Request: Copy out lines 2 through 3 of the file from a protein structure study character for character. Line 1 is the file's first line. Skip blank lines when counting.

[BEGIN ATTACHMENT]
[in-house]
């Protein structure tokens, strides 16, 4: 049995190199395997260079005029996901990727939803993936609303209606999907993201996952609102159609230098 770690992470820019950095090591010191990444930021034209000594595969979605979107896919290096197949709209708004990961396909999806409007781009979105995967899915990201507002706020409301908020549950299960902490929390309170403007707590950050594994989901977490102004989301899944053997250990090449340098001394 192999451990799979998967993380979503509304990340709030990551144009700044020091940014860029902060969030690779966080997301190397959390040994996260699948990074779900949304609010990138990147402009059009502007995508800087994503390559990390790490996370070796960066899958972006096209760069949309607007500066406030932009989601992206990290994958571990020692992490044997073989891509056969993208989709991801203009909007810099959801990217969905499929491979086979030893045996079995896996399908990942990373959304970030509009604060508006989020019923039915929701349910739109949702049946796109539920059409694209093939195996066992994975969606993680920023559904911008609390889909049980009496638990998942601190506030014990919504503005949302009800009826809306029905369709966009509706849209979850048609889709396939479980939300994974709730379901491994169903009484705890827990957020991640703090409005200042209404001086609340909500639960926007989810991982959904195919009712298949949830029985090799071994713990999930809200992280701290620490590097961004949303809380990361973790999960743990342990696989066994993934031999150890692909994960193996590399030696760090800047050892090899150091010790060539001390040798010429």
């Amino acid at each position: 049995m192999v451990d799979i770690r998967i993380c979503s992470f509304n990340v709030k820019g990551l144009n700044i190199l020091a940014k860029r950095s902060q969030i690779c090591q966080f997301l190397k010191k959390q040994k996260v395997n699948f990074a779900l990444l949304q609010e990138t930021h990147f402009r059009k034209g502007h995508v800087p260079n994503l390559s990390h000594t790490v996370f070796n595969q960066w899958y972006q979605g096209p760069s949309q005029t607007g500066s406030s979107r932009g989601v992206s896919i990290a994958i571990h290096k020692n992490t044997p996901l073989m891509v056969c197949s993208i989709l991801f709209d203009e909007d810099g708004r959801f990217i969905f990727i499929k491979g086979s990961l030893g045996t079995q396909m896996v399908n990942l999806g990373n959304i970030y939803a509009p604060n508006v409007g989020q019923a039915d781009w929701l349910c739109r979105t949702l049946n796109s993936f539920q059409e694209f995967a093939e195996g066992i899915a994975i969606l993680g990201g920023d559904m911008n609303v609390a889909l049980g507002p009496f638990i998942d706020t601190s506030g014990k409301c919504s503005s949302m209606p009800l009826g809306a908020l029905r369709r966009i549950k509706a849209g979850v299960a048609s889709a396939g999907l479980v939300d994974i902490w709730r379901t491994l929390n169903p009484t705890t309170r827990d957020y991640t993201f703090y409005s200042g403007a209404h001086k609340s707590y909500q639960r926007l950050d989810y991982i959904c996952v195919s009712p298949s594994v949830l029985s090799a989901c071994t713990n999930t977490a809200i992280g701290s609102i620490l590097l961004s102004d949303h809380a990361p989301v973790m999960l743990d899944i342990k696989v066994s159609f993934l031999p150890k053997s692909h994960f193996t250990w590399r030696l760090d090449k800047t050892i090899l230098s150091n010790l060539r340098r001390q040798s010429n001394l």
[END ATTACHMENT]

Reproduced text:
């Protein structure tokens, strides 16, 4: 049995190199395997260079005029996901990727939803993936609303209606999907993201996952609102159609230098 770690992470820019950095090591010191990444930021034209000594595969979605979107896919290096197949709209708004990961396909999806409007781009979105995967899915990201507002706020409301908020549950299960902490929390309170403007707590950050594994989901977490102004989301899944053997250990090449340098001394 192999451990799979998967993380979503509304990340709030990551144009700044020091940014860029902060969030690779966080997301190397959390040994996260699948990074779900949304609010990138990147402009059009502007995508800087994503390559990390790490996370070796960066899958972006096209760069949309607007500066406030932009989601992206990290994958571990020692992490044997073989891509056969993208989709991801203009909007810099959801990217969905499929491979086979030893045996079995896996399908990942990373959304970030509009604060508006989020019923039915929701349910739109949702049946796109539920059409694209093939195996066992994975969606993680920023559904911008609390889909049980009496638990998942601190506030014990919504503005949302009800009826809306029905369709966009509706849209979850048609889709396939479980939300994974709730379901491994169903009484705890827990957020991640703090409005200042209404001086609340909500639960926007989810991982959904195919009712298949949830029985090799071994713990999930809200992280701290620490590097961004949303809380990361973790999960743990342990696989066994993934031999150890692909994960193996590399030696760090800047050892090899150091010790060539001390040798010429």
């Amino acid at each position: 049995m192999v451990d799979i770690r998967i993380c979503s992470f509304n990340v709030k820019g990551l144009n700044i190199l020091a940014k860029r950095s902060q969030i690779c090591q966080f997301l190397k010191k959390q040994k996260v395997n699948f990074a779900l990444l949304q609010e990138t930021h990147f402009r059009k034209g502007h995508v800087p260079n994503l390559s990390h000594t790490v996370f070796n595969q960066w899958y972006q979605g096209p760069s949309q005029t607007g500066s406030s979107r932009g989601v992206s896919i990290a994958i571990h290096k020692n992490t044997p996901l073989m891509v056969c197949s993208i989709l991801f709209d203009e909007d810099g708004r959801f990217i969905f990727i499929k491979g086979s990961l030893g045996t079995q396909m896996v399908n990942l999806g990373n959304i970030y939803a509009p604060n508006v409007g989020q019923a039915d781009w929701l349910c739109r979105t949702l049946n796109s993936f539920q059409e694209f995967a093939e195996g066992i899915a994975i969606l993680g990201g920023d559904m911008n609303v609390a889909l049980g507002p009496f638990i998942d706020t601190s506030g014990k409301c919504s503005s949302m209606p009800l009826g809306a908020l029905r369709r966009i549950k509706a849209g979850v299960a048609s889709a396939g999907l479980v939300d994974i902490w709730r379901t491994l929390n169903p009484t705890t309170r827990d957020y991640t993201f703090y409005s200042g403007a209404h001086k609340s707590y909500q639960r926007l950050d989810y991982i959904c996952v195919s009712p298949s594994v949830l029985s090799a989901c071994t713990n999930t977490a809200i992280g701290s609102i620490l590097l961004s102004d949303h809380a990361p989301v973790m999960l743990d899944i342990k696989v066994s159609f993934l031999p150890k053997s692909h994960f193996t250990w590399r030696l760090d090449k800047t050892i090899l230098s150091n010790l060539r340098r001390q040798s010429n001394l």